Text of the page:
Saturday, February 14, 2015

Book Review: Augustus Caesar's World by Genevieve Foster

I read Augustus Caesar's World in 2014.  This was the first of Genevieve Foster's books that I completed, although I'd read portions of others.  Since then, I've also finished George Washington's World and Abraham Lincoln's World.  I plan to review at least Abraham Lincoln's World eventually, but I'll begin with this one because I'd already written a partial review in draft form.

I discovered Augustus Caesar's World on the Ambleside Online Year 6 Booklist.  I pre-read it for my children.  It took me a while to figure out exactly what to do with it once I finished.  I'll try to explain.

I enjoyed it overall until some past the halfway point.  Even up until then, there are many things to discuss, many similar to the ones I mentioned in my review of The Story of the Romans, though I noted that Foster's style makes some of them more... well, dramatic.  Her writing style is more fictionalized than is my preference.  I understand the whole telling-the-story, immerse-them-in-the-moment appeal, and I realize that there can be room for a little artistic license.  Still, made-up dialog has always irritated me in history books.  So that is an additional thing to be discussed at points throughout.  There was also one page (87) in the story of Antony and Cleopatra where I blacked out some text I felt was just unnecessary to the point that I wasn't comfortable with my children reading it.  Oh, and I also edited drawings throughout that I felt could use more clothing (that's something I do with quite a few books with drawings).

Despite these things, there were still merits to the book.  It gave more background and seemed a nice supplement to portions of The Story of the Romans.  Her storytelling approach was interesting and helped to bring it to life.  I also appreciated how Foster explored what was going on in different places and in different people's lives during the same time period.

Until I got to the part where she began talking more about various religions.

Her religious sections clearly had an agenda.  Foster uses her book to promote the idea that all religions worship the same "god," and other rather vague spiritual ideas she seems to prefer.  Ambleside Online had warned me that, "This book contains sections on the birth of world religions presented from a secular humanist point of view. Parents may wish to cover these sections closely with their children." (see the note for Augustus Caesar's World on the Year 6 book list)  I appreciated the notice.  The more I read, the more irritated I got with the book, though, and the more discussion points I noted, until I started to reconsider whether I wanted to use the book at all.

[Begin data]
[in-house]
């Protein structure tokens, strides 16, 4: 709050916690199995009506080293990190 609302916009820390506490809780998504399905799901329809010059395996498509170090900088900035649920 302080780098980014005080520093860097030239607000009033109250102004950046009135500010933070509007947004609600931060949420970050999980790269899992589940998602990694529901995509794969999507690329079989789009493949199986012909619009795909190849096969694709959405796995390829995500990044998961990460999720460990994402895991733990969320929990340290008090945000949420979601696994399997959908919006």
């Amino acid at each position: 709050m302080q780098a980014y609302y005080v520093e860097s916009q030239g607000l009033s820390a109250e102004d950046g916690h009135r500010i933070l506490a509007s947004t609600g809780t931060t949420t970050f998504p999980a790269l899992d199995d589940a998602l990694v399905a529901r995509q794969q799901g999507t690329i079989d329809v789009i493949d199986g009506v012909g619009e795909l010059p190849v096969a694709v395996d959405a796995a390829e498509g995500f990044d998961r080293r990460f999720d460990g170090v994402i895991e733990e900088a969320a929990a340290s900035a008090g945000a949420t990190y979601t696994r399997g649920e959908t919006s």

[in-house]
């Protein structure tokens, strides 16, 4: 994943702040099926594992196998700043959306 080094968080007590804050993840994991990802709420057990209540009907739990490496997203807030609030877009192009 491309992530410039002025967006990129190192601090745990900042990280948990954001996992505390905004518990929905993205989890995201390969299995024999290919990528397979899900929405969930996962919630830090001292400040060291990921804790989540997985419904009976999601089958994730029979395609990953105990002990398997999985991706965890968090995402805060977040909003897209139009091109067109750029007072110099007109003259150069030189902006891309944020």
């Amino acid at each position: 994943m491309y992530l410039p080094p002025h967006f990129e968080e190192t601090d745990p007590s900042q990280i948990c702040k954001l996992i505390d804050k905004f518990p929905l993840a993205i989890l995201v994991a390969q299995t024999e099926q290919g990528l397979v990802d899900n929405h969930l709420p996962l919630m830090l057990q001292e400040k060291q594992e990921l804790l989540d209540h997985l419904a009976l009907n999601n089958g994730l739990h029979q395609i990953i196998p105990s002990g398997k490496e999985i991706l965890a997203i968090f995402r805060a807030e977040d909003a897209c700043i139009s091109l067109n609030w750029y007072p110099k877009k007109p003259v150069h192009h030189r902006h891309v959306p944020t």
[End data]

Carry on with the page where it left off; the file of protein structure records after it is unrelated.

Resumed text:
When it came to talking about the Bible, there were points at which she was clearly incorrect, and not only that, she also seemed to be trying to subtly undermine the Bible and the religions of the Jews and Christians as she wrote.  She seemed to be approach things from a "higher criticism" perspective.  It was slightly reminiscent of the Old Testament class I took in college -- where not-quite-so-subtle undermining was occurring pretty regularly.  That was irritating, too, but at least I was older than the target audience for this book.

Here's just one example of what I'm talking about. "During the centuries, however, [the Jewish] idea of what God was like had greatly changed.  Those who were writing the Bible in Babylon had come to think of Him as God of righteousness and justice.  Before that he had been a vengeful god of war, leading them to battle against their enemies.  And in the earliest days, when the Jews had been but a tribe of half-savage shepherds roaming the Arabian desert, their god had been but one of the many strange spirits which seemed to people the desert world about them.  Then... they made bloody sacrifices... burning on the altar their first-born children, as later they were to offer up each first-born lamb and goat" (page 186-187).  !?!  And it goes on.  See what I mean? 

The Bible topics presented aren't new to my children, but I wasn't sure that I wanted them to read them presented in this way at this age.  Plus, when a writer presents things in this fashion to the point that it becomes apparent that she isn't being evenhanded with the subject, it makes me start to mistrust her and wonder how much else of what she writes is not to be trusted.  If she presents Jesus in a way that makes him seem almost like another Buddha, how is she twisting the other religions with which I'm less familiar?  And are her other historical facts accurate, when I know some to be incorrect?  Of course any writer can make mistakes, and every writer has a bias no matter how objective he/she tries to be.  But sometimes it just gets to the point where I think, ugh, is this worth it?  And that's where I was before I reached the end of this book.  I did go ahead and finish it, just to get a grasp of the whole.